Do you work in human resources? Are you interested in studying the law to move up the HR ranks? If your job (and future career aspirations) is dependent on staying up-to-date with the latest laws affecting employers and businesses, then you’ll want to subscribe to Bradley’s Labor & Employment Insights.
Posts we like from Labor & Employment Insights:
Husch Blackwell is an industry-focused litigation and business law firm that delivers innovative and strategic solutions to organizations around the world. Healthcare Law Insights brings together the firm’s interdisciplinary healthcare attorneys who share commentary on important legal issues and trends affecting healthcare organizations.
Posts we like from Healthcare Law Insights:
Disputing is the blog of Karl Bayer, a dispute resolution expert based in Austin, TX that aims to provide insight and commentary around issues related to arbitration, mediation and the alternative dispute resolution industry. If you are an ADR practitioner or thinking about studying law to enter the field, Disputing can help you learn more about the art and science of dispute resolution.
Posts we like from Disputing:
The Silicon Valley Arbitration & Mediation Center (SVAMC) promotes US and international business-practical resolution of technology and technology-related business disputes. The SVAMC blog provides insights and commentary from leading tech dispute resolution experts on issues and trends affecting organizations and the wider technology community.
Posts we like from the SVAMC blog:
Marie Buckley is a lawyer, writing coach and author of The Lawyer’s Essential Guide to Writing: Proven Tools and Techniques. Her blog explores the written communication side of law and how lawyers and non-lawyers can improve their writing skills in all facets. Blog categories include topics you’d expect from a legal writing blog, such as grammar and punctuation, as well as those you might not, such as how to develop productive work habits and research tips.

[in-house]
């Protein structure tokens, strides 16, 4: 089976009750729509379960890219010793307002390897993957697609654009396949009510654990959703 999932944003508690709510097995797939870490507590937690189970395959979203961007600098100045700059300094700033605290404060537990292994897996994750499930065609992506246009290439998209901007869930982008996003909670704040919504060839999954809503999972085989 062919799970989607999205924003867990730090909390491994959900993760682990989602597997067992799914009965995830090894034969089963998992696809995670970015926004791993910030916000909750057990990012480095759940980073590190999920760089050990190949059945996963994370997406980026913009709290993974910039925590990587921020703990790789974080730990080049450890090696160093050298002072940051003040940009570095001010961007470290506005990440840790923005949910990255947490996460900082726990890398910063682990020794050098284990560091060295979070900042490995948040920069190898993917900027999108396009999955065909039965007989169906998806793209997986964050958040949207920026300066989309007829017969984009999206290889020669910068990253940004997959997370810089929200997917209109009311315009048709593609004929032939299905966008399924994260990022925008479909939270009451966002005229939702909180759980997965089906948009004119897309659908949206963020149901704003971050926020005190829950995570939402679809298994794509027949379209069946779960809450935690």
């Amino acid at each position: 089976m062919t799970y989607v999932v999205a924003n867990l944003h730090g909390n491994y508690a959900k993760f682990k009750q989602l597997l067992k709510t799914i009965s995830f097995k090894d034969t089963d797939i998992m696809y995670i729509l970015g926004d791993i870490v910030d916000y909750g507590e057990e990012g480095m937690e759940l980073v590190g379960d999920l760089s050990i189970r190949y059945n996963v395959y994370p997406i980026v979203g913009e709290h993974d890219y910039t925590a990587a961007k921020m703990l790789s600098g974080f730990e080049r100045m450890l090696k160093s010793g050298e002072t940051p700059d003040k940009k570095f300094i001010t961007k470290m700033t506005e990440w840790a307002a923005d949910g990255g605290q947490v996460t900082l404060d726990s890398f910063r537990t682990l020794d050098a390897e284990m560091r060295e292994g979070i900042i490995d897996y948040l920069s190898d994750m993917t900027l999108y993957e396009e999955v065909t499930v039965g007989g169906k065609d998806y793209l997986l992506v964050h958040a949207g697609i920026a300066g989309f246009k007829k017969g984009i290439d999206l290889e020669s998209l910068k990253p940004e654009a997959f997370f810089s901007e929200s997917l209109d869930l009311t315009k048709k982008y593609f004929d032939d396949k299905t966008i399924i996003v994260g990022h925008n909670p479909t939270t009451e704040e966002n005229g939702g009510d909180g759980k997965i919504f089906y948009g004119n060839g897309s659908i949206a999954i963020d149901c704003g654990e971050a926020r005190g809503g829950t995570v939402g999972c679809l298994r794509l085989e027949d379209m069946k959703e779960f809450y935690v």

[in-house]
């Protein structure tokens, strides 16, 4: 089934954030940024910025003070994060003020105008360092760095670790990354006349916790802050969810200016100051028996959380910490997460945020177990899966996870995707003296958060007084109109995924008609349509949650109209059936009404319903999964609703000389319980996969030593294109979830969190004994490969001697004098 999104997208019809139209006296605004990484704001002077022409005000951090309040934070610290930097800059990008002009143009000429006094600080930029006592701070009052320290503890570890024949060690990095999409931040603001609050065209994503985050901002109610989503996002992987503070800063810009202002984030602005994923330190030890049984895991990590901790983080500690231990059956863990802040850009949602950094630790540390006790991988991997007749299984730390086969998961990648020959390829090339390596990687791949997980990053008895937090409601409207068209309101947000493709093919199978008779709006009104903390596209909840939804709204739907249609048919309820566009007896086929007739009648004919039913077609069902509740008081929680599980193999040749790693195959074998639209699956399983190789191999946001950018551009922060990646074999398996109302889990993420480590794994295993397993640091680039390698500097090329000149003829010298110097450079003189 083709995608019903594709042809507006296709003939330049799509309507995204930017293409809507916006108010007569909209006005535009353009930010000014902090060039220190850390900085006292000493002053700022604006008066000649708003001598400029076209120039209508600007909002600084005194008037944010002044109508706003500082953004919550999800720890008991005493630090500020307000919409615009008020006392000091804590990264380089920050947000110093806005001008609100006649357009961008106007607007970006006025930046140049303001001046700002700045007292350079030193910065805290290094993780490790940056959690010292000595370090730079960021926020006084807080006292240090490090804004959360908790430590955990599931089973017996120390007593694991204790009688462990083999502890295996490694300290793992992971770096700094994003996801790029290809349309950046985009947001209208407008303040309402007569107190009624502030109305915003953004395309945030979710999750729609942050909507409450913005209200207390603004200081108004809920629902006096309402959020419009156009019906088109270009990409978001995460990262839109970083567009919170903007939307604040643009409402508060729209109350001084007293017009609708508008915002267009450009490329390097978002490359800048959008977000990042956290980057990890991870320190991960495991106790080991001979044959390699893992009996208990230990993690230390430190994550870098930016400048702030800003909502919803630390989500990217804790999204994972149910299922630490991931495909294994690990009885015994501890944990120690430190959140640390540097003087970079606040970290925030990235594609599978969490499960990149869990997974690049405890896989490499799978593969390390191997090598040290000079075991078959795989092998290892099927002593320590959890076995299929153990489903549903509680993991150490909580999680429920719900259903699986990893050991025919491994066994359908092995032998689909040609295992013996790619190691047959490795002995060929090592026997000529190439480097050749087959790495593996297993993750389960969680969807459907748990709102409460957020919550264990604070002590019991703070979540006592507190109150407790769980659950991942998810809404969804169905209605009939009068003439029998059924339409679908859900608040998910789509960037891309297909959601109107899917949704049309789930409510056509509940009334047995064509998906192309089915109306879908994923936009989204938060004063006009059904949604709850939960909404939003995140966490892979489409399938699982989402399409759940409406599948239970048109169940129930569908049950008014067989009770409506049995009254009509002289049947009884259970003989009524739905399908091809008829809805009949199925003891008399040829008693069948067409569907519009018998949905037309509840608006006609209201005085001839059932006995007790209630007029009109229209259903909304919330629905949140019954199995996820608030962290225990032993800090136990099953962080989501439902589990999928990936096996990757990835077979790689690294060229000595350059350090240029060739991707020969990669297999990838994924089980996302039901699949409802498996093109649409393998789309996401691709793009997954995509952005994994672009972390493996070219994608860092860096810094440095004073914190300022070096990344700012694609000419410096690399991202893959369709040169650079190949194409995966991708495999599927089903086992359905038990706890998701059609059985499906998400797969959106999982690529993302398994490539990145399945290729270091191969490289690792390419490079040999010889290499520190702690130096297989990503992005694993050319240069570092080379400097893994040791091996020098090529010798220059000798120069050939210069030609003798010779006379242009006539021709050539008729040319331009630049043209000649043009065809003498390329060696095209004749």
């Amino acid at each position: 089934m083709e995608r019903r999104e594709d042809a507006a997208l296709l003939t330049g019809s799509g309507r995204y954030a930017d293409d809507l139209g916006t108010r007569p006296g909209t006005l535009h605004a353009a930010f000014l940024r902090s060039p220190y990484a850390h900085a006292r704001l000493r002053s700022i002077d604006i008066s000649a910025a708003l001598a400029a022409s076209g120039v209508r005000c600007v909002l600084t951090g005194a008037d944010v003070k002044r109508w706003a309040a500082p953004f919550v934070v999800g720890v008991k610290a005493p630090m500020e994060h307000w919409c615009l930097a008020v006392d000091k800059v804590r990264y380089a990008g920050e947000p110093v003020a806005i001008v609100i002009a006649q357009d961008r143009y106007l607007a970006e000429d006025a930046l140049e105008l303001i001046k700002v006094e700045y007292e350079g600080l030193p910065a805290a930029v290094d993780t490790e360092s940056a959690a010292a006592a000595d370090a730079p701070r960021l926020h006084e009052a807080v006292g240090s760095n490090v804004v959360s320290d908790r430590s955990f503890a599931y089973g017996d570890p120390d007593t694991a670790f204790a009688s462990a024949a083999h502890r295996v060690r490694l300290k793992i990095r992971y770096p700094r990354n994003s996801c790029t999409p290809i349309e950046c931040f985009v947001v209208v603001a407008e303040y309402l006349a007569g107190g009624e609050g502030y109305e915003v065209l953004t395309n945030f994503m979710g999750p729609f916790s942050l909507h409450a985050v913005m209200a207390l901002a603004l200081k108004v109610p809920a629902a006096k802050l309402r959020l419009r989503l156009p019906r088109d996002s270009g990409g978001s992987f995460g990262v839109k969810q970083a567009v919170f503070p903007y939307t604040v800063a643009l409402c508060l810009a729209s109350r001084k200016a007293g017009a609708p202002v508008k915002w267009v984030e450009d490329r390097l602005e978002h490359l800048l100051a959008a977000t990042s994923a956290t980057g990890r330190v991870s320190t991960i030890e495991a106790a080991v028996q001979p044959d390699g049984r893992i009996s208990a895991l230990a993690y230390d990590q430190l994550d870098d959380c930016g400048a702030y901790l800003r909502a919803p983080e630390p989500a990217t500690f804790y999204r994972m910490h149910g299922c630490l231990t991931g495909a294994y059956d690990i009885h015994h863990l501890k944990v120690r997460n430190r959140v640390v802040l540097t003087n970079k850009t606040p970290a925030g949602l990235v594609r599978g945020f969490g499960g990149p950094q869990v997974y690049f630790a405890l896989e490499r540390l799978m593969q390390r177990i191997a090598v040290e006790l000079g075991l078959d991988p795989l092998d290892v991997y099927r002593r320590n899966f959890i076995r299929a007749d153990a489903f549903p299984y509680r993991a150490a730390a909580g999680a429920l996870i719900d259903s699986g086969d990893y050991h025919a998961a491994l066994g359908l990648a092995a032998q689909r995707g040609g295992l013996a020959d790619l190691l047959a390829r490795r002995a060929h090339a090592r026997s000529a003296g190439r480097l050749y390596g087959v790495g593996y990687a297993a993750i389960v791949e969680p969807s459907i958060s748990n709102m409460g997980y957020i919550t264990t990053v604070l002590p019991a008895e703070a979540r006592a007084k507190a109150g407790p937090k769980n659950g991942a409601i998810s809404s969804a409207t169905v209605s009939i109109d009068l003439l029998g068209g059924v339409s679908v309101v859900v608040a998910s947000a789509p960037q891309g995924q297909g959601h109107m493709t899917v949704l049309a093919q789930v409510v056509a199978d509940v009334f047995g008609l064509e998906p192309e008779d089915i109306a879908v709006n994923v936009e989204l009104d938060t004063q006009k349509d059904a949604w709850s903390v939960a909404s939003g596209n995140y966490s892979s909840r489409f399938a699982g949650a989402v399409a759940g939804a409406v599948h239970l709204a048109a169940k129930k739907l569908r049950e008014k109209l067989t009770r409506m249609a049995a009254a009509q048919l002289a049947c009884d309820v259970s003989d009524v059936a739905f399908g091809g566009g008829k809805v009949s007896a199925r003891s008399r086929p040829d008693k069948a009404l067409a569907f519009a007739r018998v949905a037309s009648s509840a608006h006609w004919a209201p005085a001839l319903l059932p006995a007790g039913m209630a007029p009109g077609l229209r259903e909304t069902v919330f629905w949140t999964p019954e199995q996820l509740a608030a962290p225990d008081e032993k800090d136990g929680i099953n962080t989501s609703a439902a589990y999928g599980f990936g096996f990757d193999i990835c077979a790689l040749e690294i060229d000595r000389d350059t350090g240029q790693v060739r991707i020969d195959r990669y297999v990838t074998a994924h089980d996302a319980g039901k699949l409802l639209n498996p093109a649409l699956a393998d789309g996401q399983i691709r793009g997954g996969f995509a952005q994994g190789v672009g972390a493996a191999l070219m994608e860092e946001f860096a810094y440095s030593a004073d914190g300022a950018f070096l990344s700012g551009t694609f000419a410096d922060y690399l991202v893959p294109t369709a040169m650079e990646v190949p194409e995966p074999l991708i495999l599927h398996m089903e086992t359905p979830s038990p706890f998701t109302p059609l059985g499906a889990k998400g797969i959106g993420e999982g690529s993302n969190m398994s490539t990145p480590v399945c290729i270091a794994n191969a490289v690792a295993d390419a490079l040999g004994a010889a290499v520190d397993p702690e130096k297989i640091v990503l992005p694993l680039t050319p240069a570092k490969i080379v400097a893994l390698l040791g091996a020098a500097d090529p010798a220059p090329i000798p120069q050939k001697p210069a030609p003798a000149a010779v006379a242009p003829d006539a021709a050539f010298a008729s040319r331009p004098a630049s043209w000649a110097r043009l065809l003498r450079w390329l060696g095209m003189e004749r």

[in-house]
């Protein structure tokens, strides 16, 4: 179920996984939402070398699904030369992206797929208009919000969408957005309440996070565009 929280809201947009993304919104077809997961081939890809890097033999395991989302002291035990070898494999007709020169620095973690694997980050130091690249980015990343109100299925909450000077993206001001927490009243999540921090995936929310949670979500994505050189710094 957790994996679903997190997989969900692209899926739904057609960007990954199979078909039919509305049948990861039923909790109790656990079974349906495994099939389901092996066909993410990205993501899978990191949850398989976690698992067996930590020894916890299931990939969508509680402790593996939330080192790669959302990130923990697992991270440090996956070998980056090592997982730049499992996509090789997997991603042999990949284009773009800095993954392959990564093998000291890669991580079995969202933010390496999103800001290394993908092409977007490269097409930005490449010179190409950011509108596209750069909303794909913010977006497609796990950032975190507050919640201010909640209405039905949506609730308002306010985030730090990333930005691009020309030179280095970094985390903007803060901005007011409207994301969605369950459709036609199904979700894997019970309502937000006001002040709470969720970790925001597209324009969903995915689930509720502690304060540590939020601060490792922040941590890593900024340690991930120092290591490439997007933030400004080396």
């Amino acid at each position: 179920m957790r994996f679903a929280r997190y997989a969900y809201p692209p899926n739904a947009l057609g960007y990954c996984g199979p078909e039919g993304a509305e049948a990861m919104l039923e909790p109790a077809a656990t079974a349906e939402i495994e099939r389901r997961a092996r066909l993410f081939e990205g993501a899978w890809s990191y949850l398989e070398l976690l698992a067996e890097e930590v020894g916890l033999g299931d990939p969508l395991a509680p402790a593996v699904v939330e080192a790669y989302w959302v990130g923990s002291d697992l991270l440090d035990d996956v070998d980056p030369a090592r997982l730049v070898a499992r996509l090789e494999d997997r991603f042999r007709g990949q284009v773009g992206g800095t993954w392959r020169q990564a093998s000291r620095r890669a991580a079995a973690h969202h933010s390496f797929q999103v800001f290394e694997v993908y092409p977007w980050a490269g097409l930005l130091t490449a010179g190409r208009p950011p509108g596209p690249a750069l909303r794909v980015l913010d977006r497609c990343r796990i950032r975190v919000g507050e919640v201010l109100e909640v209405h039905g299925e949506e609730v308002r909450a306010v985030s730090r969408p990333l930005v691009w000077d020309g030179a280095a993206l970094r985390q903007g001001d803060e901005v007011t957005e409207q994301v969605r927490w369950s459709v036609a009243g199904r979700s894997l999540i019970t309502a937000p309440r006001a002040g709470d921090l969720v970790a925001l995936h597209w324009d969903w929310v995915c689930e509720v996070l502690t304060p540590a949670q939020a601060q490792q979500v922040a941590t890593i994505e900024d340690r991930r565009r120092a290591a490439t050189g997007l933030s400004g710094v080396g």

Posts we like from Marie Buckley’s blog:
LawProse claims to be “America’s foremost provider of CLE training in legal writing, editing and drafting.” Since 1991, LawProse has conducted seminars on legal writing for more than 160,000 lawyers and judges around the world. The LawProse blog is over 300 legal writing lessons—and counting. If you want to write like a lawyer, the LawProse blog can improve your legal communication abilities.
Posts we like from the LawProse blog:
Legal Writing Pro, LLC is a training and consulting firm that specializes in developing and improving legal written communications. The Legal Writing Pro blog is primarily authored by Ross Guberman, who has conducted “close to two thousand program on three continents for prominent law firms, for judges and courts, and for dozens of agencies, corporations, and associations.” Check out this blog if you want to learn how to write (and think) like some of the top legal professionals in the world.
Posts we like from the Legal Writing Pro blog:
Legal History Blog is home for “scholarship, news and new ideas in legal history.” Regular bloggers are law professors from some of the most prestigious law schools in the country, including Georgetown Law, the University of Wisconsin Law School and University of California Berkley Law. If you want to expose yourself to the subjects and topics discussed in law school, this blog is a great introduction.
Posts we like from the Legal History Blog:
TheContractsGuy is a blog and a person. Brian Rogers, a business law attorney that focuses on helping small businesses navigate the legal aspects of transactions and contracts, created this blog as “a resource to the generalist who does not specialize in commercial transactions and could benefit from a general discussion of the issues treated here.”
Posts we like from TheContractsGuy:
The Computational Legal Studies Blog was started in 2009 to “disseminate legal or law related studies that employ a computational or complex systems component.” The focus is on the rapidly growing legal technology industry and how it helps legal professionals understand, analyze and design the law.
Posts we like from Computational Legal Studies Blog:
Law and Liberty is provided by Liberty Fund, Inc, a private, educational foundation established to “encourage the study of the ideal of a society of free and responsible individuals.” The site offers debate, commentary, reviews, interviews and educational material focused on the ways that liberty and law mutually reinforce one another and the principles of law in a free society.
Posts we like from Law and Liberty:
Online MLS Degree Programs
Compare online MLS degree programs and find the one that best suits your needs.